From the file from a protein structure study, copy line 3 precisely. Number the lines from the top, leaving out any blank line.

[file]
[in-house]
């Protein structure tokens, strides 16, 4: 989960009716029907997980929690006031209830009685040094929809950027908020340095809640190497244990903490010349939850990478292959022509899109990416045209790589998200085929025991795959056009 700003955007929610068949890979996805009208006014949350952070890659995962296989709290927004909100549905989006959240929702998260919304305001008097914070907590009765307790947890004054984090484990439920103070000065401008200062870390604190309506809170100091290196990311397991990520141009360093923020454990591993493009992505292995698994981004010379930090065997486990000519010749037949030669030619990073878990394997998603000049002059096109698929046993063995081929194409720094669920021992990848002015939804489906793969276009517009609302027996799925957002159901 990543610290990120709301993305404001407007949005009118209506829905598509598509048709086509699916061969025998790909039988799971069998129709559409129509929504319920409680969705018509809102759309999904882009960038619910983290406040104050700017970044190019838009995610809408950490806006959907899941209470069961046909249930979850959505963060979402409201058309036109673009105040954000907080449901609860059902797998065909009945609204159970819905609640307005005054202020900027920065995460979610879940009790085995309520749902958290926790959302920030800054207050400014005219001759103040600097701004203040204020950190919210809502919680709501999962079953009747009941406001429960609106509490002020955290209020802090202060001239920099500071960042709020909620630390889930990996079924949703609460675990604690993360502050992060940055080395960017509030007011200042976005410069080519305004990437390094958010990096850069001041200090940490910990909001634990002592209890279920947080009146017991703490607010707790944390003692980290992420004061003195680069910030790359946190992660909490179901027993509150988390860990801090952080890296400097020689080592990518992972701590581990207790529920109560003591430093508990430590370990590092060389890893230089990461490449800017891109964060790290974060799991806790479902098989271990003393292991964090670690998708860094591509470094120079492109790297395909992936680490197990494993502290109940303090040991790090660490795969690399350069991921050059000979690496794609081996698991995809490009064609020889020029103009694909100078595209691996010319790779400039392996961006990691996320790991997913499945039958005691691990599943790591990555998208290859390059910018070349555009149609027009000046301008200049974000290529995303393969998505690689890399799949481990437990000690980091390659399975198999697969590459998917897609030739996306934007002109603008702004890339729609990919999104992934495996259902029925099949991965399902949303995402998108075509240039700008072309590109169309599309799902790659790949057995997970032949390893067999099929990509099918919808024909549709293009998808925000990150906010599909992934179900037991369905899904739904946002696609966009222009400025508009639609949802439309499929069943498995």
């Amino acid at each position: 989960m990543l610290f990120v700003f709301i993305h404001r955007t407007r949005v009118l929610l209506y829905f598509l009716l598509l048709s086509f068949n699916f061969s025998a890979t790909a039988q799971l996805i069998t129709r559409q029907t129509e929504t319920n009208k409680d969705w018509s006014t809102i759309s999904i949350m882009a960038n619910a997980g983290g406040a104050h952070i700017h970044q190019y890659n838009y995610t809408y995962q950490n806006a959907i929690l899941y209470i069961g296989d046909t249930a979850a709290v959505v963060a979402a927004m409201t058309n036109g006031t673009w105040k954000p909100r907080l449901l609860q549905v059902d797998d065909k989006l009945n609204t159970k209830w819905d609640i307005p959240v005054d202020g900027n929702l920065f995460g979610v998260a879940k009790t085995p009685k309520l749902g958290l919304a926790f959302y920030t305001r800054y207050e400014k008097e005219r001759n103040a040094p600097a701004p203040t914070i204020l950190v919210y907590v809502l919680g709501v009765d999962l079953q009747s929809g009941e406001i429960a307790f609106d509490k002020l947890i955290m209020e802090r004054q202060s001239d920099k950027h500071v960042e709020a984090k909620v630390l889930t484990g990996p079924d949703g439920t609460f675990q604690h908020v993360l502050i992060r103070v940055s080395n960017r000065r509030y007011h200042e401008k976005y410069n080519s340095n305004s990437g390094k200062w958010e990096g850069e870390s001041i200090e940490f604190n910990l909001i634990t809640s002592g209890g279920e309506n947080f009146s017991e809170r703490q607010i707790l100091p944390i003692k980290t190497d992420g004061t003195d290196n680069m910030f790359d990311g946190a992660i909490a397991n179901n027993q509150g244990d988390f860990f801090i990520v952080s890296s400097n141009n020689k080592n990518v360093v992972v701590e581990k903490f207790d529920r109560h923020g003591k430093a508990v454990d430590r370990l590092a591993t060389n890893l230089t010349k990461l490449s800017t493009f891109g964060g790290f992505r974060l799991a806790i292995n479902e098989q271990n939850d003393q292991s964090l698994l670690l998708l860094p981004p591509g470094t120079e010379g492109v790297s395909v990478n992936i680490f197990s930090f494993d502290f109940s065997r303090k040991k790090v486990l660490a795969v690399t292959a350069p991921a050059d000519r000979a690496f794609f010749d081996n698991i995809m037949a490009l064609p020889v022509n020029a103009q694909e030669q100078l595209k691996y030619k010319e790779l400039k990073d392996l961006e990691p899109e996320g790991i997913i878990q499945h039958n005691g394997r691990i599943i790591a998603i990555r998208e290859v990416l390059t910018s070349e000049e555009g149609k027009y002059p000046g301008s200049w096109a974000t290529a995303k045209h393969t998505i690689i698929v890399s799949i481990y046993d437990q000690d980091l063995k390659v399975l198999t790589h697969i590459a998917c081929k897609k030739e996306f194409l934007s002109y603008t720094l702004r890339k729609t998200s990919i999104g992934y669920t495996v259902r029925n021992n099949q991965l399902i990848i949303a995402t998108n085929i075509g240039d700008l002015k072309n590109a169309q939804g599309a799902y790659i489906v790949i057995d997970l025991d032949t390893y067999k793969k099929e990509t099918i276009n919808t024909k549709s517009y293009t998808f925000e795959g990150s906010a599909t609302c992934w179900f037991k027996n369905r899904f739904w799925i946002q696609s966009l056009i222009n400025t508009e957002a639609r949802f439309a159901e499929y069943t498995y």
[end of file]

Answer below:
């Amino acid at each position: 989960m990543l610290f990120v700003f709301i993305h404001r955007t407007r949005v009118l929610l209506y829905f598509l009716l598509l048709s086509f068949n699916f061969s025998a890979t790909a039988q799971l996805i069998t129709r559409q029907t129509e929504t319920n009208k409680d969705w018509s006014t809102i759309s999904i949350m882009a960038n619910a997980g983290g406040a104050h952070i700017h970044q190019y890659n838009y995610t809408y995962q950490n806006a959907i929690l899941y209470i069961g296989d046909t249930a979850a709290v959505v963060a979402a927004m409201t058309n036109g006031t673009w105040k954000p909100r907080l449901l609860q549905v059902d797998d065909k989006l009945n609204t159970k209830w819905d609640i307005p959240v005054d202020g900027n929702l920065f995460g979610v998260a879940k009790t085995p009685k309520l749902g958290l919304a926790f959302y920030t305001r800054y207050e400014k008097e005219r001759n103040a040094p600097a701004p203040t914070i204020l950190v919210y907590v809502l919680g709501v009765d999962l079953q009747s929809g009941e406001i429960a307790f609106d509490k002020l947890i955290m209020e802090r004054q202060s001239d920099k950027h500071v960042e709020a984090k909620v630390l889930t484990g990996p079924d949703g439920t609460f675990q604690h908020v993360l502050i992060r103070v940055s080395n960017r000065r509030y007011h200042e401008k976005y410069n080519s340095n305004s990437g390094k200062w958010e990096g850069e870390s001041i200090e940490f604190n910990l909001i634990t809640s002592g209890g279920e309506n947080f009146s017991e809170r703490q607010i707790l100091p944390i003692k980290t190497d992420g004061t003195d290196n680069m910030f790359d990311g946190a992660i909490a397991n179901n027993q509150g244990d988390f860990f801090i990520v952080s890296s400097n141009n020689k080592n990518v360093v992972v701590e581990k903490f207790d529920r109560h923020g003591k430093a508990v454990d430590r370990l590092a591993t060389n890893l230089t010349k990461l490449s800017t493009f891109g964060g790290f992505r974060l799991a806790i292995n479902e098989q271990n939850d003393q292991s964090l698994l670690l998708l860094p981004p591509g470094t120079e010379g492109v790297s395909v990478n992936i680490f197990s930090f494993d502290f109940s065997r303090k040991k790090v486990l660490a795969v690399t292959a350069p991921a050059d000519r000979a690496f794609f010749d081996n698991i995809m037949a490009l064609p020889v022509n020029a103009q694909e030669q100078l595209k691996y030619k010319e790779l400039k990073d392996l961006e990691p899109e996320g790991i997913i878990q499945h039958n005691g394997r691990i599943i790591a998603i990555r998208e290859v990416l390059t910018s070349e000049e555009g149609k027009y002059p000046g301008s200049w096109a974000t290529a995303k045209h393969t998505i690689i698929v890399s799949i481990y046993d437990q000690d980091l063995k390659v399975l198999t790589h697969i590459a998917c081929k897609k030739e996306f194409l934007s002109y603008t720094l702004r890339k729609t998200s990919i999104g992934y669920t495996v259902r029925n021992n099949q991965l399902i990848i949303a995402t998108n085929i075509g240039d700008l002015k072309n590109a169309q939804g599309a799902y790659i489906v790949i057995d997970l025991d032949t390893y067999k793969k099929e990509t099918i276009n919808t024909k549709s517009y293009t998808f925000e795959g990150s906010a599909t609302c992934w179900f037991k027996n369905r899904f739904w799925i946002q696609s966009l056009i222009n400025t508009e957002a639609r949802f439309a159901e499929y069943t498995y």